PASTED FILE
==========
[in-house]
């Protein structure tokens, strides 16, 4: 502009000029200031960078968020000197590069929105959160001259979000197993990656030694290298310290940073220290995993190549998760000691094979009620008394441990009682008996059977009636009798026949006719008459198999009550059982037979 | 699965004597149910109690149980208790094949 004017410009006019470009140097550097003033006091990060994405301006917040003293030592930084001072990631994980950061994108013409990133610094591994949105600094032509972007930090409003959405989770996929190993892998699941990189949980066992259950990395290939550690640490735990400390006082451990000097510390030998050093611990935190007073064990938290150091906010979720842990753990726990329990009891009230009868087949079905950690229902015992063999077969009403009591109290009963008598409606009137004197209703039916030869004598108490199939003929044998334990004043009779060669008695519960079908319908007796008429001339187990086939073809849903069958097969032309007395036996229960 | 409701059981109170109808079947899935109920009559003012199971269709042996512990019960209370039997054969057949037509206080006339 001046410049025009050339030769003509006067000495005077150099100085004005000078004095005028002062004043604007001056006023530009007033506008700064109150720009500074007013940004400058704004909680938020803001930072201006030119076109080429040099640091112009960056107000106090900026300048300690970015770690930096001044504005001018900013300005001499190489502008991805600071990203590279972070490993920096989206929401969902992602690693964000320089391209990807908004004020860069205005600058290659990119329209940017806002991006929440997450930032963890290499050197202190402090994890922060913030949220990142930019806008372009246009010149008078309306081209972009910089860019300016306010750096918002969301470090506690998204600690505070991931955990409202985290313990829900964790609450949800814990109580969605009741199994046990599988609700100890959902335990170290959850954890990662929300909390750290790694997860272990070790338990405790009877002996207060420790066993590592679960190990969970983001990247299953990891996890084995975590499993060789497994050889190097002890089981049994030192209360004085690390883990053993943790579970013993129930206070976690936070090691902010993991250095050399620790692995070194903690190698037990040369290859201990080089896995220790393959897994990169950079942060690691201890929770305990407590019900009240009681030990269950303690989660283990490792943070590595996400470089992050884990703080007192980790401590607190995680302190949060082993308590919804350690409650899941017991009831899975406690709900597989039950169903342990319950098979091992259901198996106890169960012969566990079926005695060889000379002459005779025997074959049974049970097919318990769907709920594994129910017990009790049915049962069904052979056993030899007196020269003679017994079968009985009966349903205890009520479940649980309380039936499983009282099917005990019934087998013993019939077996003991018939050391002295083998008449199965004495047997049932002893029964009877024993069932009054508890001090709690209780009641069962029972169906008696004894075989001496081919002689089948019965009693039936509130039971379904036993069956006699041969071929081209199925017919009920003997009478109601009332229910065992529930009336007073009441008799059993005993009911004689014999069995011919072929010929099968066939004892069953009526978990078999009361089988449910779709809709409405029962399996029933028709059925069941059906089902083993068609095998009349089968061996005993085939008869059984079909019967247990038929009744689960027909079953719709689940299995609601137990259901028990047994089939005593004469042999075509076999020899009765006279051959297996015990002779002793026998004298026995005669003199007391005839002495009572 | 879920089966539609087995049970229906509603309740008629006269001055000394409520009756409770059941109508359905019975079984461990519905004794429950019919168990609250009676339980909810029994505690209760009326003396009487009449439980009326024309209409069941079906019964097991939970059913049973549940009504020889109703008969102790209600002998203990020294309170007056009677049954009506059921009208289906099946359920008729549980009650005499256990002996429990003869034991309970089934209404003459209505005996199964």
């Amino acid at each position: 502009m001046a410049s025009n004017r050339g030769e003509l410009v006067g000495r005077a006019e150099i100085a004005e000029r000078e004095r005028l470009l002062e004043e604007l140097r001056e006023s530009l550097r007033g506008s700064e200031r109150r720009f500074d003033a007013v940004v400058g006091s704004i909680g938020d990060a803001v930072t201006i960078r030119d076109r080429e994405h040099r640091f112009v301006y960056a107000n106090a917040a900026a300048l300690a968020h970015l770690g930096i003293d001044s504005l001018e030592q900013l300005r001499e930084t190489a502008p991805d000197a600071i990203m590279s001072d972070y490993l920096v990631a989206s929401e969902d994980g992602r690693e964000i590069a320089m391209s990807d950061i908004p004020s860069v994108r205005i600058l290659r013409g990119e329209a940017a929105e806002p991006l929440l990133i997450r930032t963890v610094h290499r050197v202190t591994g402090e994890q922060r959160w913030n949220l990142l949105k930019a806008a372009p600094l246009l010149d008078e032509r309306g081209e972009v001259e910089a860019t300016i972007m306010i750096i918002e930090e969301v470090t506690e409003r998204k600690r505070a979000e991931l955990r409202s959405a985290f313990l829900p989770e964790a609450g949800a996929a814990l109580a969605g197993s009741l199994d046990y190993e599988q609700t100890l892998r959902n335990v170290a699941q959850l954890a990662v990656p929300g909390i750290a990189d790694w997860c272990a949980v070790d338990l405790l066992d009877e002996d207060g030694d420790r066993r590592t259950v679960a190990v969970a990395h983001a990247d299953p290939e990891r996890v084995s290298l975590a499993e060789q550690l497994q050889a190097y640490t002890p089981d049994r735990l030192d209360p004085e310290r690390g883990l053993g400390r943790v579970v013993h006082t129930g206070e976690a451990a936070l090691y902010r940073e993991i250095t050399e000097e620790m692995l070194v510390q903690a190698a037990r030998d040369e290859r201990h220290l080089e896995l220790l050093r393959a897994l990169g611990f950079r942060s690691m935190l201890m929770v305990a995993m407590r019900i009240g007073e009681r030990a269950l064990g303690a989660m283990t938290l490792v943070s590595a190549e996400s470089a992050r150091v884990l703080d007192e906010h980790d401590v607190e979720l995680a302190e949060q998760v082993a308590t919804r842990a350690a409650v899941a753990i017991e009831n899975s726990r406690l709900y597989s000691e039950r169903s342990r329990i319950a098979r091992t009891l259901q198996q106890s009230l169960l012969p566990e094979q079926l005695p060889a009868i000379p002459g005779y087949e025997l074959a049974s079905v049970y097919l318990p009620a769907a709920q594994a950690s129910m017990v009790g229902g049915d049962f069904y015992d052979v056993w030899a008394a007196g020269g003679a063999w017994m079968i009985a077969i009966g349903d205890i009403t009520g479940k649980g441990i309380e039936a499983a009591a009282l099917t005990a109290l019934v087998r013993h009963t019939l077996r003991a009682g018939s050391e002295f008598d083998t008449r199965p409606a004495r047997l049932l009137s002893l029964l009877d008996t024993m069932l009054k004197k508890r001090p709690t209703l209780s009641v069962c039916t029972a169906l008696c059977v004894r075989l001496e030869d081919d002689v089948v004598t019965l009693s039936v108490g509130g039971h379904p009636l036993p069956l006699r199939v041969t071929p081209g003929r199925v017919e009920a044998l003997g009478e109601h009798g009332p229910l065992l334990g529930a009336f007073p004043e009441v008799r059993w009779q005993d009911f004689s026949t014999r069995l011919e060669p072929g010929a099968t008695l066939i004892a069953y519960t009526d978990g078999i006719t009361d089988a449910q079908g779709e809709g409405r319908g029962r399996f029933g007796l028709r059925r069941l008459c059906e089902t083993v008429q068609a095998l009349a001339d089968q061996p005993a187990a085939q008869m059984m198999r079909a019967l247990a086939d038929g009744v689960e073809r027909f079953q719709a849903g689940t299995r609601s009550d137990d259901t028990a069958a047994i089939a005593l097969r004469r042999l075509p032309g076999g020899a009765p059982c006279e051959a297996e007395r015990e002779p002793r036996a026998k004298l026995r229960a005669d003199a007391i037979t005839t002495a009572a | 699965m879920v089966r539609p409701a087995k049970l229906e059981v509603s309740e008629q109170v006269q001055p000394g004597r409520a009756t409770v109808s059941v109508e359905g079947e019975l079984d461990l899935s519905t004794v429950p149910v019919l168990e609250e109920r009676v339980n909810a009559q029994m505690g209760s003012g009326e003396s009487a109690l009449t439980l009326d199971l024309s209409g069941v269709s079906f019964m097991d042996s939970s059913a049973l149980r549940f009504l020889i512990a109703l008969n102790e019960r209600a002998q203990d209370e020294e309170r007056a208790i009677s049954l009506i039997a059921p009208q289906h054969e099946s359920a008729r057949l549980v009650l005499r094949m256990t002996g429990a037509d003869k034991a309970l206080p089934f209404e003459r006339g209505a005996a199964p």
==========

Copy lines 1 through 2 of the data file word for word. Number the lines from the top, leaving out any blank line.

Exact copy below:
[in-house]
């Protein structure tokens, strides 16, 4: 502009000029200031960078968020000197590069929105959160001259979000197993990656030694290298310290940073220290995993190549998760000691094979009620008394441990009682008996059977009636009798026949006719008459198999009550059982037979 | 699965004597149910109690149980208790094949 004017410009006019470009140097550097003033006091990060994405301006917040003293030592930084001072990631994980950061994108013409990133610094591994949105600094032509972007930090409003959405989770996929190993892998699941990189949980066992259950990395290939550690640490735990400390006082451990000097510390030998050093611990935190007073064990938290150091906010979720842990753990726990329990009891009230009868087949079905950690229902015992063999077969009403009591109290009963008598409606009137004197209703039916030869004598108490199939003929044998334990004043009779060669008695519960079908319908007796008429001339187990086939073809849903069958097969032309007395036996229960 | 409701059981109170109808079947899935109920009559003012199971269709042996512990019960209370039997054969057949037509206080006339 001046410049025009050339030769003509006067000495005077150099100085004005000078004095005028002062004043604007001056006023530009007033506008700064109150720009500074007013940004400058704004909680938020803001930072201006030119076109080429040099640091112009960056107000106090900026300048300690970015770690930096001044504005001018900013300005001499190489502008991805600071990203590279972070490993920096989206929401969902992602690693964000320089391209990807908004004020860069205005600058290659990119329209940017806002991006929440997450930032963890290499050197202190402090994890922060913030949220990142930019806008372009246009010149008078309306081209972009910089860019300016306010750096918002969301470090506690998204600690505070991931955990409202985290313990829900964790609450949800814990109580969605009741199994046990599988609700100890959902335990170290959850954890990662929300909390750290790694997860272990070790338990405790009877002996207060420790066993590592679960190990969970983001990247299953990891996890084995975590499993060789497994050889190097002890089981049994030192209360004085690390883990053993943790579970013993129930206070976690936070090691902010993991250095050399620790692995070194903690190698037990040369290859201990080089896995220790393959897994990169950079942060690691201890929770305990407590019900009240009681030990269950303690989660283990490792943070590595996400470089992050884990703080007192980790401590607190995680302190949060082993308590919804350690409650899941017991009831899975406690709900597989039950169903342990319950098979091992259901198996106890169960012969566990079926005695060889000379002459005779025997074959049974049970097919318990769907709920594994129910017990009790049915049962069904052979056993030899007196020269003679017994079968009985009966349903205890009520479940649980309380039936499983009282099917005990019934087998013993019939077996003991018939050391002295083998008449199965004495047997049932002893029964009877024993069932009054508890001090709690209780009641069962029972169906008696004894075989001496081919002689089948019965009693039936509130039971379904036993069956006699041969071929081209199925017919009920003997009478109601009332229910065992529930009336007073009441008799059993005993009911004689014999069995011919072929010929099968066939004892069953009526978990078999009361089988449910779709809709409405029962399996029933028709059925069941059906089902083993068609095998009349089968061996005993085939008869059984079909019967247990038929009744689960027909079953719709689940299995609601137990259901028990047994089939005593004469042999075509076999020899009765006279051959297996015990002779002793026998004298026995005669003199007391005839002495009572 | 879920089966539609087995049970229906509603309740008629006269001055000394409520009756409770059941109508359905019975079984461990519905004794429950019919168990609250009676339980909810029994505690209760009326003396009487009449439980009326024309209409069941079906019964097991939970059913049973549940009504020889109703008969102790209600002998203990020294309170007056009677049954009506059921009208289906099946359920008729549980009650005499256990002996429990003869034991309970089934209404003459209505005996199964």